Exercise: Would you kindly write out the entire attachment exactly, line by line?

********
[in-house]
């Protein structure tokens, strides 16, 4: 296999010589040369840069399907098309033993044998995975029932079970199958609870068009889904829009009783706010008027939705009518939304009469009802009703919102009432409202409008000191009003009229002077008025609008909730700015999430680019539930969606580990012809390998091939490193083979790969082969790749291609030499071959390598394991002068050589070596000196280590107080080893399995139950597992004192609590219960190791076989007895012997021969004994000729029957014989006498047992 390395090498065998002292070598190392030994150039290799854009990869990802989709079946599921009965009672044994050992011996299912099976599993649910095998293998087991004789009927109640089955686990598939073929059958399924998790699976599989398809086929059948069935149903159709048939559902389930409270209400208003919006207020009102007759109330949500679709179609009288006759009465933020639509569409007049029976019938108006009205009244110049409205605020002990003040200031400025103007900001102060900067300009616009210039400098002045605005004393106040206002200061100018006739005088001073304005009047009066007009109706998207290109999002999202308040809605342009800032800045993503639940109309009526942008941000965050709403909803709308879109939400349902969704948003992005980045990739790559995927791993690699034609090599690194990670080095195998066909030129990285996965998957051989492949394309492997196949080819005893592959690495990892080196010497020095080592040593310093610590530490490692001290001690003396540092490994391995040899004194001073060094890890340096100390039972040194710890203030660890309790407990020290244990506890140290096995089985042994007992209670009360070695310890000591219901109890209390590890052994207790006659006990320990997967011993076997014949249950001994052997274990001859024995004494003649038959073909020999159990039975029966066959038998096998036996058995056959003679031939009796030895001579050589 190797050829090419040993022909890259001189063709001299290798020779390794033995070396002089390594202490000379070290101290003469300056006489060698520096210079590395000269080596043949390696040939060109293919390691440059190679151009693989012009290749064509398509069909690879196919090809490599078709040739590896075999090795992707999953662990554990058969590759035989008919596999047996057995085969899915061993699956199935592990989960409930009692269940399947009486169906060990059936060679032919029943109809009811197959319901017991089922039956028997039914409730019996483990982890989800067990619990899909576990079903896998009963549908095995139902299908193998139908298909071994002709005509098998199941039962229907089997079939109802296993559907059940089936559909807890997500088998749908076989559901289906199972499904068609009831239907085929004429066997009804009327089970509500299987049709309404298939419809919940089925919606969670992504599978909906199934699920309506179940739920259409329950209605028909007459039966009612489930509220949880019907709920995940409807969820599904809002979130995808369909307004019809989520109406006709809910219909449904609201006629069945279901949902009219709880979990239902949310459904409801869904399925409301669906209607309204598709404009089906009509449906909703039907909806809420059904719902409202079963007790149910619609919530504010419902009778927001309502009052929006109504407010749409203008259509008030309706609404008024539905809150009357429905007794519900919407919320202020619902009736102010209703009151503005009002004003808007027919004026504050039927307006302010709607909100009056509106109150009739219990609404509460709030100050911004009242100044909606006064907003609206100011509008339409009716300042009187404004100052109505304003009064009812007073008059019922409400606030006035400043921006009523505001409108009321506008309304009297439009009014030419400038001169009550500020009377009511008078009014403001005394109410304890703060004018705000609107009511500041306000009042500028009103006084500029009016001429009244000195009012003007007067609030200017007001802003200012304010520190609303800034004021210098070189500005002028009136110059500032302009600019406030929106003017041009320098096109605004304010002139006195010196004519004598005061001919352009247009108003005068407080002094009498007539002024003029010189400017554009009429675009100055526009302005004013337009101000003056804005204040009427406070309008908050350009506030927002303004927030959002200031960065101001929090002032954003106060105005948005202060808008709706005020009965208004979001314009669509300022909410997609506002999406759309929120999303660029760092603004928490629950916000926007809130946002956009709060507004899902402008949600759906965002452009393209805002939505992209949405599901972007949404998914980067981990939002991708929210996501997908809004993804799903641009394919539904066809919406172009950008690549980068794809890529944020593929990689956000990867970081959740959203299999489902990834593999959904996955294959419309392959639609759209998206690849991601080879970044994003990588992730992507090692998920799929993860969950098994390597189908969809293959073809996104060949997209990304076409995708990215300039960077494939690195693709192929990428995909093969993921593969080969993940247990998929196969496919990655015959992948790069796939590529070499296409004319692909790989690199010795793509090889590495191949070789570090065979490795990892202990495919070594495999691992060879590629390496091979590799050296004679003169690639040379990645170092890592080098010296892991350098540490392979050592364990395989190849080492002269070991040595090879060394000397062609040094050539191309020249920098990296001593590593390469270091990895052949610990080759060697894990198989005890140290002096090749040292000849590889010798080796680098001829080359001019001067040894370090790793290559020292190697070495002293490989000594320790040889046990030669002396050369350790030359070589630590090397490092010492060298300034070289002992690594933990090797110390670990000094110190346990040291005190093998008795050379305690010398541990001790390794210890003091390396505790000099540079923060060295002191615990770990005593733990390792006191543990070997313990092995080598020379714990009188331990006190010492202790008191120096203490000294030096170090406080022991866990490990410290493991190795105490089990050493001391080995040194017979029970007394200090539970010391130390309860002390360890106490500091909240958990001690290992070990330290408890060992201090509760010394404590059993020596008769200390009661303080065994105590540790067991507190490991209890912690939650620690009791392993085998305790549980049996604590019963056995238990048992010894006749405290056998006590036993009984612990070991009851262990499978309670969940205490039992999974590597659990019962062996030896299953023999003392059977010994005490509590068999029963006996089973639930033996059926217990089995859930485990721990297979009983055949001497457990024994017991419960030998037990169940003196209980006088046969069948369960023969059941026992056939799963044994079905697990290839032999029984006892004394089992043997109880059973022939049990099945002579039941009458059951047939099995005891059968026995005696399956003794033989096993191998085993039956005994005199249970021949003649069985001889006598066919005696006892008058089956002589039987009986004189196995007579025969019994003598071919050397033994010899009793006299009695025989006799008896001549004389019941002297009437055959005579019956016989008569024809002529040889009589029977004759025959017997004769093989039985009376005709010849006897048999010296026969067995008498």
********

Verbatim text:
[in-house]
């Protein structure tokens, strides 16, 4: 296999010589040369840069399907098309033993044998995975029932079970199958609870068009889904829009009783706010008027939705009518939304009469009802009703919102009432409202409008000191009003009229002077008025609008909730700015999430680019539930969606580990012809390998091939490193083979790969082969790749291609030499071959390598394991002068050589070596000196280590107080080893399995139950597992004192609590219960190791076989007895012997021969004994000729029957014989006498047992 390395090498065998002292070598190392030994150039290799854009990869990802989709079946599921009965009672044994050992011996299912099976599993649910095998293998087991004789009927109640089955686990598939073929059958399924998790699976599989398809086929059948069935149903159709048939559902389930409270209400208003919006207020009102007759109330949500679709179609009288006759009465933020639509569409007049029976019938108006009205009244110049409205605020002990003040200031400025103007900001102060900067300009616009210039400098002045605005004393106040206002200061100018006739005088001073304005009047009066007009109706998207290109999002999202308040809605342009800032800045993503639940109309009526942008941000965050709403909803709308879109939400349902969704948003992005980045990739790559995927791993690699034609090599690194990670080095195998066909030129990285996965998957051989492949394309492997196949080819005893592959690495990892080196010497020095080592040593310093610590530490490692001290001690003396540092490994391995040899004194001073060094890890340096100390039972040194710890203030660890309790407990020290244990506890140290096995089985042994007992209670009360070695310890000591219901109890209390590890052994207790006659006990320990997967011993076997014949249950001994052997274990001859024995004494003649038959073909020999159990039975029966066959038998096998036996058995056959003679031939009796030895001579050589 190797050829090419040993022909890259001189063709001299290798020779390794033995070396002089390594202490000379070290101290003469300056006489060698520096210079590395000269080596043949390696040939060109293919390691440059190679151009693989012009290749064509398509069909690879196919090809490599078709040739590896075999090795992707999953662990554990058969590759035989008919596999047996057995085969899915061993699956199935592990989960409930009692269940399947009486169906060990059936060679032919029943109809009811197959319901017991089922039956028997039914409730019996483990982890989800067990619990899909576990079903896998009963549908095995139902299908193998139908298909071994002709005509098998199941039962229907089997079939109802296993559907059940089936559909807890997500088998749908076989559901289906199972499904068609009831239907085929004429066997009804009327089970509500299987049709309404298939419809919940089925919606969670992504599978909906199934699920309506179940739920259409329950209605028909007459039966009612489930509220949880019907709920995940409807969820599904809002979130995808369909307004019809989520109406006709809910219909449904609201006629069945279901949902009219709880979990239902949310459904409801869904399925409301669906209607309204598709404009089906009509449906909703039907909806809420059904719902409202079963007790149910619609919530504010419902009778927001309502009052929006109504407010749409203008259509008030309706609404008024539905809150009357429905007794519900919407919320202020619902009736102010209703009151503005009002004003808007027919004026504050039927307006302010709607909100009056509106109150009739219990609404509460709030100050911004009242100044909606006064907003609206100011509008339409009716300042009187404004100052109505304003009064009812007073008059019922409400606030006035400043921006009523505001409108009321506008309304009297439009009014030419400038001169009550500020009377009511008078009014403001005394109410304890703060004018705000609107009511500041306000009042500028009103006084500029009016001429009244000195009012003007007067609030200017007001802003200012304010520190609303800034004021210098070189500005002028009136110059500032302009600019406030929106003017041009320098096109605004304010002139006195010196004519004598005061001919352009247009108003005068407080002094009498007539002024003029010189400017554009009429675009100055526009302005004013337009101000003056804005204040009427406070309008908050350009506030927002303004927030959002200031960065101001929090002032954003106060105005948005202060808008709706005020009965208004979001314009669509300022909410997609506002999406759309929120999303660029760092603004928490629950916000926007809130946002956009709060507004899902402008949600759906965002452009393209805002939505992209949405599901972007949404998914980067981990939002991708929210996501997908809004993804799903641009394919539904066809919406172009950008690549980068794809890529944020593929990689956000990867970081959740959203299999489902990834593999959904996955294959419309392959639609759209998206690849991601080879970044994003990588992730992507090692998920799929993860969950098994390597189908969809293959073809996104060949997209990304076409995708990215300039960077494939690195693709192929990428995909093969993921593969080969993940247990998929196969496919990655015959992948790069796939590529070499296409004319692909790989690199010795793509090889590495191949070789570090065979490795990892202990495919070594495999691992060879590629390496091979590799050296004679003169690639040379990645170092890592080098010296892991350098540490392979050592364990395989190849080492002269070991040595090879060394000397062609040094050539191309020249920098990296001593590593390469270091990895052949610990080759060697894990198989005890140290002096090749040292000849590889010798080796680098001829080359001019001067040894370090790793290559020292190697070495002293490989000594320790040889046990030669002396050369350790030359070589630590090397490092010492060298300034070289002992690594933990090797110390670990000094110190346990040291005190093998008795050379305690010398541990001790390794210890003091390396505790000099540079923060060295002191615990770990005593733990390792006191543990070997313990092995080598020379714990009188331990006190010492202790008191120096203490000294030096170090406080022991866990490990410290493991190795105490089990050493001391080995040194017979029970007394200090539970010391130390309860002390360890106490500091909240958990001690290992070990330290408890060992201090509760010394404590059993020596008769200390009661303080065994105590540790067991507190490991209890912690939650620690009791392993085998305790549980049996604590019963056995238990048992010894006749405290056998006590036993009984612990070991009851262990499978309670969940205490039992999974590597659990019962062996030896299953023999003392059977010994005490509590068999029963006996089973639930033996059926217990089995859930485990721990297979009983055949001497457990024994017991419960030998037990169940003196209980006088046969069948369960023969059941026992056939799963044994079905697990290839032999029984006892004394089992043997109880059973022939049990099945002579039941009458059951047939099995005891059968026995005696399956003794033989096993191998085993039956005994005199249970021949003649069985001889006598066919005696006892008058089956002589039987009986004189196995007579025969019994003598071919050397033994010899009793006299009695025989006799008896001549004389019941002297009437055959005579019956016989008569024809002529040889009589029977004759025959017997004769093989039985009376005709010849006897048999010296026969067995008498």